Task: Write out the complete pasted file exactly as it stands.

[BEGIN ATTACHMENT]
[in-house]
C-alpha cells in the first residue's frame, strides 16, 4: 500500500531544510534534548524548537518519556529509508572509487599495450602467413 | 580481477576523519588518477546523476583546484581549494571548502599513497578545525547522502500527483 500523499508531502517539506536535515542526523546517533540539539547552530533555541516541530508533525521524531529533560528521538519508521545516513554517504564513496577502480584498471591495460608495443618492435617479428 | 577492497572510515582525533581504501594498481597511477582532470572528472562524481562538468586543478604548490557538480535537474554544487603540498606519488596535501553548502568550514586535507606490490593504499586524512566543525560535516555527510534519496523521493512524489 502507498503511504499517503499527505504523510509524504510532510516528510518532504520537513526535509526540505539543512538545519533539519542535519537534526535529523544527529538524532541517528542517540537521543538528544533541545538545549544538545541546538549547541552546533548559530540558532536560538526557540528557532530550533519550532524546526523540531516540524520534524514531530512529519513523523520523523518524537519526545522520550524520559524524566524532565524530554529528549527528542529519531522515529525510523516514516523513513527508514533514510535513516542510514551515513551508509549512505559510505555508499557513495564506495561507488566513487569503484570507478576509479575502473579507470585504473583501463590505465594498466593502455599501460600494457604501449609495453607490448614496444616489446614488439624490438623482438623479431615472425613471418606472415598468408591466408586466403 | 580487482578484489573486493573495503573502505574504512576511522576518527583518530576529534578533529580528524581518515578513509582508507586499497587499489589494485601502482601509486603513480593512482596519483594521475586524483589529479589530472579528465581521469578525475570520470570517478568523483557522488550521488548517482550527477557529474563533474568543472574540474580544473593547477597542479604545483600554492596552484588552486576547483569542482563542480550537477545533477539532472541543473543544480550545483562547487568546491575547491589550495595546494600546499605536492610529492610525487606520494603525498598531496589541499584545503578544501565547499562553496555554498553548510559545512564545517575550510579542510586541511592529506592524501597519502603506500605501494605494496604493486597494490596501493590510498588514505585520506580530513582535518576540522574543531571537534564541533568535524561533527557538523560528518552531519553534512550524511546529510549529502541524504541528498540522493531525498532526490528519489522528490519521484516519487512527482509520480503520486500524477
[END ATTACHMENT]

[in-house]
C-alpha cells in the first residue's frame, strides 16, 4: 500500500531544510534534548524548537518519556529509508572509487599495450602467413 | 580481477576523519588518477546523476583546484581549494571548502599513497578545525547522502500527483 500523499508531502517539506536535515542526523546517533540539539547552530533555541516541530508533525521524531529533560528521538519508521545516513554517504564513496577502480584498471591495460608495443618492435617479428 | 577492497572510515582525533581504501594498481597511477582532470572528472562524481562538468586543478604548490557538480535537474554544487603540498606519488596535501553548502568550514586535507606490490593504499586524512566543525560535516555527510534519496523521493512524489 502507498503511504499517503499527505504523510509524504510532510516528510518532504520537513526535509526540505539543512538545519533539519542535519537534526535529523544527529538524532541517528542517540537521543538528544533541545538545549544538545541546538549547541552546533548559530540558532536560538526557540528557532530550533519550532524546526523540531516540524520534524514531530512529519513523523520523523518524537519526545522520550524520559524524566524532565524530554529528549527528542529519531522515529525510523516514516523513513527508514533514510535513516542510514551515513551508509549512505559510505555508499557513495564506495561507488566513487569503484570507478576509479575502473579507470585504473583501463590505465594498466593502455599501460600494457604501449609495453607490448614496444616489446614488439624490438623482438623479431615472425613471418606472415598468408591466408586466403 | 580487482578484489573486493573495503573502505574504512576511522576518527583518530576529534578533529580528524581518515578513509582508507586499497587499489589494485601502482601509486603513480593512482596519483594521475586524483589529479589530472579528465581521469578525475570520470570517478568523483557522488550521488548517482550527477557529474563533474568543472574540474580544473593547477597542479604545483600554492596552484588552486576547483569542482563542480550537477545533477539532472541543473543544480550545483562547487568546491575547491589550495595546494600546499605536492610529492610525487606520494603525498598531496589541499584545503578544501565547499562553496555554498553548510559545512564545517575550510579542510586541511592529506592524501597519502603506500605501494605494496604493486597494490596501493590510498588514505585520506580530513582535518576540522574543531571537534564541533568535524561533527557538523560528518552531519553534512550524511546529510549529502541524504541528498540522493531525498532526490528519489522528490519521484516519487512527482509520480503520486500524477